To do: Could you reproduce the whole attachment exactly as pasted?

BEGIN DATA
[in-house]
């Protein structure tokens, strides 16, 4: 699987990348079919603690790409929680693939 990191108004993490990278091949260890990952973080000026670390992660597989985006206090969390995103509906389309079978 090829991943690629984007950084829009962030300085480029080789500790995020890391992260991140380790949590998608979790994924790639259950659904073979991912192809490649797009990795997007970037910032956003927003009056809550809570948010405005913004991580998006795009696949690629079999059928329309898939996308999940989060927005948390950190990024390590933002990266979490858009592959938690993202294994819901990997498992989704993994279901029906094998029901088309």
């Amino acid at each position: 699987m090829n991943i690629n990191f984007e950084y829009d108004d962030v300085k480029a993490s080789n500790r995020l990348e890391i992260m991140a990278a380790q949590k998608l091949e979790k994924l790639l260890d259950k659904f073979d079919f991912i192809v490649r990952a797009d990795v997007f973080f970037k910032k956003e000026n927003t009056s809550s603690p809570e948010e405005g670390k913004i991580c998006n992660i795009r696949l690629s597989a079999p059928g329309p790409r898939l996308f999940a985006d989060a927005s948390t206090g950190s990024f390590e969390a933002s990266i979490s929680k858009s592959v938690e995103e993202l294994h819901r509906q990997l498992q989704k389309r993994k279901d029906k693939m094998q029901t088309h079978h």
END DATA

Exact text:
[in-house]
């Protein structure tokens, strides 16, 4: 699987990348079919603690790409929680693939 990191108004993490990278091949260890990952973080000026670390992660597989985006206090969390995103509906389309079978 090829991943690629984007950084829009962030300085480029080789500790995020890391992260991140380790949590998608979790994924790639259950659904073979991912192809490649797009990795997007970037910032956003927003009056809550809570948010405005913004991580998006795009696949690629079999059928329309898939996308999940989060927005948390950190990024390590933002990266979490858009592959938690993202294994819901990997498992989704993994279901029906094998029901088309």
């Amino acid at each position: 699987m090829n991943i690629n990191f984007e950084y829009d108004d962030v300085k480029a993490s080789n500790r995020l990348e890391i992260m991140a990278a380790q949590k998608l091949e979790k994924l790639l260890d259950k659904f073979d079919f991912i192809v490649r990952a797009d990795v997007f973080f970037k910032k956003e000026n927003t009056s809550s603690p809570e948010e405005g670390k913004i991580c998006n992660i795009r696949l690629s597989a079999p059928g329309p790409r898939l996308f999940a985006d989060a927005s948390t206090g950190s990024f390590e969390a933002s990266i979490s929680k858009s592959v938690e995103e993202l294994h819901r509906q990997l498992q989704k389309r993994k279901d029906k693939m094998q029901t088309h079978h």